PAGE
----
TypeScript is a typed superset of JavaScript that compiles to plain JavaScript. Any existing JavaScript is also valid TypeScript. It gives you type checking, explicit interfaces, and easier module exports. For now, it includes ES5, ES2015, ES2016, and, in fact, it's a little like getting some of tomorrow's ECMAScripts early so that we can play with some of those features today.

Here is the relationship between ECMAScripts and TypeScript:

Writing code using TypeScript is relatively straightforward if you already have a background in the JavaScript language. Try the TypeScript playground http://www.typescriptlang.org/play to play with IntelliSense, find references, and so on, directly from your browser.


TypeScript provides a static type checking operation that allows many bugs in the development cycle to be caught early. TypeScript enables type checking at compile time via type annotations. Types in TypeScript are always optional, so you can ignore them if you prefer the regular dynamic typing of JavaScript. It supports number, boolean, and string type annotations for primitive types and any for dynamically-typed structures. In the following example, I added type annotations to return and parameters for function:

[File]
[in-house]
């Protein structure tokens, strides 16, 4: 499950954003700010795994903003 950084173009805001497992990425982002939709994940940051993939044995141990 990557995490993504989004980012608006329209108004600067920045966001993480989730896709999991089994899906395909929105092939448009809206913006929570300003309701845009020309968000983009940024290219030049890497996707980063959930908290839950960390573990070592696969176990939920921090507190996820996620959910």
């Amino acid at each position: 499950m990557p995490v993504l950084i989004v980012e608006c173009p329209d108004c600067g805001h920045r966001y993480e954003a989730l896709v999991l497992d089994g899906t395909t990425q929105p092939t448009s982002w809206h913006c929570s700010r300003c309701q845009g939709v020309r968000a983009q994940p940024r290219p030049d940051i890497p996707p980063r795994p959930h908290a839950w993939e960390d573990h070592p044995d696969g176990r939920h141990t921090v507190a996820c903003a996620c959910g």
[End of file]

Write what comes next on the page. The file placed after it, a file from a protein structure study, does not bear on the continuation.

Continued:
function add(first: number, second: number): number { 
  return first + second; 

In one moment of compilation, a TypeScript compiler can generate a declaration file which contains only signatures of the exported types. The resulting declaration file with the extension .d.ts along with a JavaScript library or module can be consumed later by a third-party developer. You can find a vast collection of declaration files for many popular JavaScript libraries at:

Arrow function

Functions in JavaScript are first class citizens, which means they can be passed around like any other values:

var result = [1, 2, 3] 
  .reduce(function (total, current) {   
    return total + current; 
  }, 0); // 6 

The first parameter in reduce is an anonymous function. Anonymous functions are very useful in many scenarios but too verbose. TypeScript introduced new, less verbose syntax to define anonymous functions called arrow function syntax:

var result = [1, 2, 3] 
  .reduce( (total, current) => {   
    return total + current; 
  }, 0); // 6 

Or event less:

var result = [1, 2, 3] 
  .reduce( (total, current) => total + current, 0); // 6 

When defining parameters, you can even omit parentheses if the parameters are just a single identifier. So the regular map method of array:

var result = [1, 2, 3].map(function (x) {  
  return x * x  

Could be much more concise:

var result = [1, 2, 3].map(x => x * x); 

Both syntaxes (x) => x * x and x => x * x are allowed.

Another important feature of arrow function is that it doesn't shadow this and pick it up from the lexical scope. Let's assume we have a constructor function Counter which increments the value of an internal variable age in timeout and prints it out: